By Bev Bachel
A stack of handwritten letters and dozens of unsent postcards. Six water bottles. My high school yearbooks. Three plastic bins full of receipts. A still-in-the box bike helmet.
This is just some of the clutter I can see from where I sit at my computer. All of it used to be neatly stored in my basement … until I decided it was time to finally face the boxes and cabinets of stuff I’ve accumulated during the 30+ years I’ve lived in my house.
Unfortunately, my clutter-clearing attention span lasts about a nanosecond. So, for motivation, I reached out to three individuals who have succeeded at paring down their stuff and an expert “clutter clearer.” Though they each call it something different—decluttering, weeding out, purging, Marie Kondo-ing—they’ve all come to appreciate the benefits of owning less.
Home sweet sailboat
Within the next few years, Carol Rogers expects to retire, sell her 2,000-square-foot home in Arlington, Virginia, and move to a sailboat. While she will eventually need to say no to just about everything she owns, she is currently focused on letting go of whatever seems right at the moment.
A few months ago, for example, she gave away an extra set of dishes and some pots and pans; over the past few weeks, she’s filled four boxes with books to donate. While she knows purging is a must, letting go of her possessions isn’t always easy.
“Where I get especially nostalgic is my art, which includes framed photos I’ve taken and treasured paintings by my friends,” says Rogers. “But what am I going to do with them? I can probably take one to the boat and maybe hang on to a few for the small cabin my partner and I might one day own. The rest has got to go.”
Curating their way to less
In preparing for retirement, John Capecci and Rob Kirby recently sold their three-bedroom Victorian home and moved into a 950-square-foot apartment just a few blocks away. In the process, they sold or gave away hundreds of items, including many they considered prized possessions—at least at the time.
One thing that made it easier to let go was viewing themselves as curators of their belongings. “We got to choose our very best stuff,” says Capecci. “It was an easy decision, for example, to lose the Ikea bookshelf and hold onto the Danish teak hutch. Now, even though we have less, our apartment feels like an upgrade.”
And while parting with prized possessions was difficult at the time, neither man has missed anything. “We can barely remember what we got rid of,” says Capecci.
Benefits of conquering clutter
Whether you’re a packrat or a minimalist, retirement and the years leading up to it are the perfect time to inventory your possessions, determine what to keep and begin letting go of the rest.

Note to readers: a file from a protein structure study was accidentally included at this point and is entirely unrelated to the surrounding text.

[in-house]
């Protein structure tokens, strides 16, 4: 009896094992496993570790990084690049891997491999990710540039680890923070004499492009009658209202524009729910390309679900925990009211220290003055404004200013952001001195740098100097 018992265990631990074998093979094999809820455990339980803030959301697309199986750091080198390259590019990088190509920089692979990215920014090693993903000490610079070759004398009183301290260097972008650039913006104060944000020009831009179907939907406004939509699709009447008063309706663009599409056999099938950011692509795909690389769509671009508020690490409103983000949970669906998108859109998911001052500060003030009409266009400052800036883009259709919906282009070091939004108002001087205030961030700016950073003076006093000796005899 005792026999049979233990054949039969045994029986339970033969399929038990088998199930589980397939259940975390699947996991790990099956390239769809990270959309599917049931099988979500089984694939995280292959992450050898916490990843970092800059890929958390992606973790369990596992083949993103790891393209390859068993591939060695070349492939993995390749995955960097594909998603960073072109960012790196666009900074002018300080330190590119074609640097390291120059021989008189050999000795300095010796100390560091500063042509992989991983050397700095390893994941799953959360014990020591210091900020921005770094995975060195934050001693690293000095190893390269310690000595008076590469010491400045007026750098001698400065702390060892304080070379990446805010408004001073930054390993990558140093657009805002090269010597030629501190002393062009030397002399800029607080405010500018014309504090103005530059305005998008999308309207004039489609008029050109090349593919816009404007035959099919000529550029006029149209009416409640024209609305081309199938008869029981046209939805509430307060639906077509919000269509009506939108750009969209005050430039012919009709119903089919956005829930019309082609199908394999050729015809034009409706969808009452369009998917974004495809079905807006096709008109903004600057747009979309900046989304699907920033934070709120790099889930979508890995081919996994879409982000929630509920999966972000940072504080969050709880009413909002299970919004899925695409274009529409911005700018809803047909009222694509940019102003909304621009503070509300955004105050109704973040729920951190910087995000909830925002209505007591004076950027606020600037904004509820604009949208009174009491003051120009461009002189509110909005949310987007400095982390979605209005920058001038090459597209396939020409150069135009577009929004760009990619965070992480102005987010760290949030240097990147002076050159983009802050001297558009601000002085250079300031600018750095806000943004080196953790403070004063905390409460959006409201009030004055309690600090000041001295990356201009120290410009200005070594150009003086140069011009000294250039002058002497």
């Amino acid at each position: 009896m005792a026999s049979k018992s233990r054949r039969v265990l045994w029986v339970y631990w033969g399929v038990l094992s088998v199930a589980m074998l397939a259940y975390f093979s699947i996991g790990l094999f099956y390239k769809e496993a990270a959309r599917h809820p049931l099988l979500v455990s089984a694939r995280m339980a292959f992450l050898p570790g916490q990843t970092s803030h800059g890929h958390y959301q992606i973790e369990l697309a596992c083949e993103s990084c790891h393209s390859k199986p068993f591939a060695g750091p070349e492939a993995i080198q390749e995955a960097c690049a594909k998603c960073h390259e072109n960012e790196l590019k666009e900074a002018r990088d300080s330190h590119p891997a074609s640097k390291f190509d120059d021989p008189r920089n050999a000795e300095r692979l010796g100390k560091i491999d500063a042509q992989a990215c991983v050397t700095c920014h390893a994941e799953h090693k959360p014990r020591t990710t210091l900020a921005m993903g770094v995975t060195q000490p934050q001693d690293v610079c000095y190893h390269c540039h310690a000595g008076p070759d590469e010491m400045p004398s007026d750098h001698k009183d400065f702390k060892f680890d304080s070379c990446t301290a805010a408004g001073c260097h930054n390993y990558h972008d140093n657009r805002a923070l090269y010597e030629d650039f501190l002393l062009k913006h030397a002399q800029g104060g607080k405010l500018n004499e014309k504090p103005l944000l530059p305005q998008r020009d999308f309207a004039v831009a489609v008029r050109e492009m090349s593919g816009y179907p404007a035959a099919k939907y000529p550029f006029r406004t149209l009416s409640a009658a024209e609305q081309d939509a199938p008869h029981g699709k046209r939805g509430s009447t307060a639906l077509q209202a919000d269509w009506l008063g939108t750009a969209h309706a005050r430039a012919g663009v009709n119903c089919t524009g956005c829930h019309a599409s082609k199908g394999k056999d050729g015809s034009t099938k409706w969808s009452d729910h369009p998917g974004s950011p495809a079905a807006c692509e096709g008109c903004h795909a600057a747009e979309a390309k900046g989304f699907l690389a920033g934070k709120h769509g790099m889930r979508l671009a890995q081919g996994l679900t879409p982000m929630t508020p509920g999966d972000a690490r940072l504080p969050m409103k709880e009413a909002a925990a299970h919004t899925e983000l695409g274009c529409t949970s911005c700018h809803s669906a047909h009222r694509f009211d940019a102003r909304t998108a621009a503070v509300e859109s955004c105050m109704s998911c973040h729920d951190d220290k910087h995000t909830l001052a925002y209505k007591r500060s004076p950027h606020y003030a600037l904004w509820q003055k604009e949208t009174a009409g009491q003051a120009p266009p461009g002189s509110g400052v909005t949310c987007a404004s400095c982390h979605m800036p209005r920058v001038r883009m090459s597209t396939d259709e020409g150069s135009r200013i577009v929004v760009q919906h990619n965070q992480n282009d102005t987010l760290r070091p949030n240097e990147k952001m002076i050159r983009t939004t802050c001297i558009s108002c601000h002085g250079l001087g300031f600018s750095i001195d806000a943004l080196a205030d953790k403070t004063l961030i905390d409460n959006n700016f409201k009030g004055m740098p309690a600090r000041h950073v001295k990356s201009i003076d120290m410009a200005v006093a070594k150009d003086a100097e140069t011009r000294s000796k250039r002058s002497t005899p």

Here are seven practical and emotional benefits of doing so, according to Lori Koppelman, a “clutter clearer” and host of Clutter Chronicles, a podcast that features interviews with Mary (last name withheld upon request) who calls herself a “recovering hoarder” and admits to having an “unusual relationship with stuff”:
1. More free time. The less cluttered your living space, the quicker and cheaper it is to clean and the more easily you can find things.
2. Money saved. With fewer belongings, you know exactly what you have so you don’t end up buying duplicates. Plus you spend less money maintaining and repairing your possessions. And when you have less, you need less … including less storage space which, at a monthly average cost of $91, adds up to more than $1,000 annually.
3. Amped up self-esteem. Clutter can gut your self-worth and keep you from going for your goals by anchoring you to the past. Clutter can also negatively impact your relationships with family and friends as you may shy away from inviting them over.
4. Time to enjoy the present. When you don’t have to spend time cataloging old photos or sorting through the mountains of paperwork that’s accumulated since you graduated from high school, you’re able to enjoy life in real-time.
5. Open up opportunities. When you’re not weighed down emotionally and physically by your stuff, you have extra energy to take seize new opportunities.
6. Find your purpose. Rather than dealing with your stuff, you can spend your time on activities that give your life meaning—and make a difference in the lives of others.
7. Bequeath your legacy. Once you’ve eliminated your clutter, you can more easily assess what you own, what’s of financial and sentimental value and to whom you’d like to pass it on.
A strategy for success
If you’re struggling with clutter, Koppelman recommends the three-box method. Grab three boxes, pick a drawer, a closet or a room to tackle and set a timer for 15, 30 or 60 minutes. Go through your belongings and put them in one of these three boxes:
• Trash what is broken, unusable or has lost its significance
• Donate or sell what has value
• Giveaway or return to family and friends
Emotions can be clutter, too
While you’re at it, don’t forget to deal with your emotional clutter as well. “Unfinished business, strained relationships, hurt feelings, lingering regrets and unresolved guilt can all get in the way of enjoying life after retirement,” says Koppelman. “In fact, forgiving yourself and others can be the ultimate act of letting go—and perhaps the exact thing that truly sets you free.
Bev Bachel is a freelance writer and editor, and the author of What Do You Really Want? How to Set a Goal and Go for It. A lifelong goal-setter, she’s tapped into the power of goal-setting to learn Spanish, walk 10,000 steps a day and raise money for causes she cares about. One of her clutter-related goals? Give away the kitchen appliances she no longer uses.
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